Instructor: Bobby Kleinberg Lecture Notes, 5 May The MillerRabin Randomized Primality Test


 Augustus Daniel
 1 years ago
 Views:
Transcription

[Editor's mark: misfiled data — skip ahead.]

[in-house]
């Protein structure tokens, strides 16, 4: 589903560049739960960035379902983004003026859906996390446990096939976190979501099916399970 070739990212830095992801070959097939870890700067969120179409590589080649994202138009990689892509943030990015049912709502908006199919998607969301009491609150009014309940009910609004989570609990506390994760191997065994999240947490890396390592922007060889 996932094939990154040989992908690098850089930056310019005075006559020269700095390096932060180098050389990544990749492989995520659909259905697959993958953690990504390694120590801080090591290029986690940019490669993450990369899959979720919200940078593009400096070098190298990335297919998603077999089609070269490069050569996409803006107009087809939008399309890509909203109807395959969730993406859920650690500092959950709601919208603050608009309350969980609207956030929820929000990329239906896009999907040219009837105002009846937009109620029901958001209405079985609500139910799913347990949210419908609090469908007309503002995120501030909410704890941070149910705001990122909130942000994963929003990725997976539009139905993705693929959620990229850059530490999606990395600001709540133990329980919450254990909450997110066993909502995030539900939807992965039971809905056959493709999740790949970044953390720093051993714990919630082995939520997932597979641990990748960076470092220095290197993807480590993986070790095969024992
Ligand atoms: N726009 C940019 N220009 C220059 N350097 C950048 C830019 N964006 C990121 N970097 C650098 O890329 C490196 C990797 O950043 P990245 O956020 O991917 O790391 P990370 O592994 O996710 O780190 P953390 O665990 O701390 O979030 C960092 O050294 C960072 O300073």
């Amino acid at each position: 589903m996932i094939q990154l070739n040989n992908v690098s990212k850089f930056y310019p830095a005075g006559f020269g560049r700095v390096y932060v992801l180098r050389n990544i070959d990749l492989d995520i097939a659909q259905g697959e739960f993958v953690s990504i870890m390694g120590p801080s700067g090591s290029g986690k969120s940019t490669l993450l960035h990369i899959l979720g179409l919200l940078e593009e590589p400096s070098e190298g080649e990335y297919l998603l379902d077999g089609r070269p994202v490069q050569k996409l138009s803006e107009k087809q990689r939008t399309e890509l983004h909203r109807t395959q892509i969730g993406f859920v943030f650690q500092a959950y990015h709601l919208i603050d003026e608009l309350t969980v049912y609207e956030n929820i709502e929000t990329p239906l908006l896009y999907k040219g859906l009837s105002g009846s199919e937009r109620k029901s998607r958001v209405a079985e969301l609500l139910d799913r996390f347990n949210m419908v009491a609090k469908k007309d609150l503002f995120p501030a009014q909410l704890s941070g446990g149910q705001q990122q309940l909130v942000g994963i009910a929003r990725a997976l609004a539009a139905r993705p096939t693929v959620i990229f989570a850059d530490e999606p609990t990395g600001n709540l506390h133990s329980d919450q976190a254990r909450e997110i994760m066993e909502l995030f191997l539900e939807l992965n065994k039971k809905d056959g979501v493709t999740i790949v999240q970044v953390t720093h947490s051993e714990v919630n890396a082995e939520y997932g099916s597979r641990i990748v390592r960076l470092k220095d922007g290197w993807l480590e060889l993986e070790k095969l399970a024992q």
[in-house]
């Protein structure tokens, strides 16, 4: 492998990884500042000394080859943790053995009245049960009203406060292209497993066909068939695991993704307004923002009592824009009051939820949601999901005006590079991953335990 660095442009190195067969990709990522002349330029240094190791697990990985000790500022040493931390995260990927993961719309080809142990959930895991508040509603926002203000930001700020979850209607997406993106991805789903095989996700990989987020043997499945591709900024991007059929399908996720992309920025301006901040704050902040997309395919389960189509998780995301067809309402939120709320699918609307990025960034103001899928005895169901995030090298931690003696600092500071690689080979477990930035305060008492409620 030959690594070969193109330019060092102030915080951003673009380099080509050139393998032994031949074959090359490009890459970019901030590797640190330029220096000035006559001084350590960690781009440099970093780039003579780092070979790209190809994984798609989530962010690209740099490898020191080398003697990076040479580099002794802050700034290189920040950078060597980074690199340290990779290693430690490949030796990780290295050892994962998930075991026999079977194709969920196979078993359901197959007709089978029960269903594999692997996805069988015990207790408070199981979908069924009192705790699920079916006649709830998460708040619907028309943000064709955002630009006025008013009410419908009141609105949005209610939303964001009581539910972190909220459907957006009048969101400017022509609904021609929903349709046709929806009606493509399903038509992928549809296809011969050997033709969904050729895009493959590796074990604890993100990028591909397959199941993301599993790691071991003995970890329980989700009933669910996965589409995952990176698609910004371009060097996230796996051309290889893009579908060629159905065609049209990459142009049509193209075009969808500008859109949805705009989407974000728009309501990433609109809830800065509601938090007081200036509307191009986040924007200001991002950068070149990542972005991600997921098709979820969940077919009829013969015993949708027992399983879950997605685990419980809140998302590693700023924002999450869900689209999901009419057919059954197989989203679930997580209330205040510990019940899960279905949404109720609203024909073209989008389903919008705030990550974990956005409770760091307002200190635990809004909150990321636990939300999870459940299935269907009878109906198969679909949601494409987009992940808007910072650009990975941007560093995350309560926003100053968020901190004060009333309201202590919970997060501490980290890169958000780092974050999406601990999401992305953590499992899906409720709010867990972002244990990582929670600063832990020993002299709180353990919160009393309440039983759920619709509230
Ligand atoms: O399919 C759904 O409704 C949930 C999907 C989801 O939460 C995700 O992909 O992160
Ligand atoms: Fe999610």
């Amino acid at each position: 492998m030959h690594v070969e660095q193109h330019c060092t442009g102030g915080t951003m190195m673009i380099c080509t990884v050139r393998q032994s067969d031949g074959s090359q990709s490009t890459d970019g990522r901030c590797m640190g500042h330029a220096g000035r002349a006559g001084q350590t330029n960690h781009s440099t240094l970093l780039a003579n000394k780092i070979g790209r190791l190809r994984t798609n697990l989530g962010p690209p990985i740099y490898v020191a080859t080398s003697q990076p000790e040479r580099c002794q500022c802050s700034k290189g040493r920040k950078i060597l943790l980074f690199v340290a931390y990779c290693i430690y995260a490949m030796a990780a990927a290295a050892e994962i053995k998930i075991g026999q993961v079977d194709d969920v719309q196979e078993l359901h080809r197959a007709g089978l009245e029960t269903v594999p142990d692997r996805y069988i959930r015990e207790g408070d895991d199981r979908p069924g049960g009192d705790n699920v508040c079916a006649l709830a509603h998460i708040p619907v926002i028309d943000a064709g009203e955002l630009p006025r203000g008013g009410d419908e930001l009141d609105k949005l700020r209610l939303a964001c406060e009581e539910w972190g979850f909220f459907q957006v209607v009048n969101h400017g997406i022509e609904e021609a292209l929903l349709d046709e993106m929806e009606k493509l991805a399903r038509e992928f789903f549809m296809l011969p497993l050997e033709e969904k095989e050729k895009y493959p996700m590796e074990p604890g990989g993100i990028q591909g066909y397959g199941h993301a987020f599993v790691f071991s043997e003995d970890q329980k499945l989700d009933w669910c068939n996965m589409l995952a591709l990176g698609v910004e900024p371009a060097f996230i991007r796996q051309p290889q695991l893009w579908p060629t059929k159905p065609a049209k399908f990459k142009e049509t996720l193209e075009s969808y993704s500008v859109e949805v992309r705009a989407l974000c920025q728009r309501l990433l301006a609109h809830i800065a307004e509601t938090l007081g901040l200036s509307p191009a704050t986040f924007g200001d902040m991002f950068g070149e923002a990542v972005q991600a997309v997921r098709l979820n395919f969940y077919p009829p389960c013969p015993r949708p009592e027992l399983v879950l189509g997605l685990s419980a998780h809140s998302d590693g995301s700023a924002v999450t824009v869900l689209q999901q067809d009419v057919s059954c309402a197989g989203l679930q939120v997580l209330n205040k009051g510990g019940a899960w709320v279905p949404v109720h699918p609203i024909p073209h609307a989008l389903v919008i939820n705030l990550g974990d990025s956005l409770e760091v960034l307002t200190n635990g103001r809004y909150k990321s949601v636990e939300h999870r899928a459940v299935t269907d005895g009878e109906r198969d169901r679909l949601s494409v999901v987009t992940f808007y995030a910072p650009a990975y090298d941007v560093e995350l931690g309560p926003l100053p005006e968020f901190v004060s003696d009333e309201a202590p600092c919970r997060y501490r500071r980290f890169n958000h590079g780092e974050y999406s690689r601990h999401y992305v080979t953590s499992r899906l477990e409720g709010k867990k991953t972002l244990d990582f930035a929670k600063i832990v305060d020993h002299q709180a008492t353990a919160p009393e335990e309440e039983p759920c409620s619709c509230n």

1 Introduction to Algorithms (CS 482) Cornell University Instructor: Bobby Kleinberg Lecture Notes, 5 May 2010 The MillerRabin Randomized Primality Test 1 Introduction Primality testing is an important algorithmic problem. In addition to being a fundamental mathematical question, the problem of how to determine whether a given number is prime has tremendous practical importance. Every time someone uses the RSA publickey cryptosystem, they need to generate a private key consisting of two large prime numbers and a public key consisting of their product. To do this, one needs to be able to check rapidly whether a number is prime. The simplest algorithm to test whether n is prime is trial division: for k = 2, 3,..., n test whether n 0 (mod k). This runs in time O( n log 2 (n)), but this running time is exponential in the input size since the input represents n as a binary number with log 2 (n) digits. (A good public key these days relies on using prime numbers with at least binary digits; testing whether such a number is prime using trial division would require at least operations.) In 1980, Michael Rabin discovered a randomized polynomialtime algorithm to test whether a number is prime. It is called the MillerRabin primality test because it is closely related to a deterministic algorithm studied by Gary Miller in This is still the most practical known primality testing algorithm, and is widely used in software libraries that rely on RSA encryption, e.g. OpenSSL. 2 Randomized algorithms What does it mean to say that there is a randomized polynomialtime algorithm to solve a problem? Here are some definitions to make this notion precise. Definition 1 (randomized algorithm, RP, corp, BPP). A randomized algorithm for a language L is an algorithm A(x, r) which receives an input string x and a random string r, and attempts to output 1 if x L, 0 if x L. A language L is in RP if there exists a randomized algorithm A(x, r) which runs in time polynomial in x and satisfies: If x L, Pr(A(x, r) = 1) 1/2, when r is randomly sampled from the uniform distribution on {0, 1} r. If x L, A(x, r) = 0 for every r. 1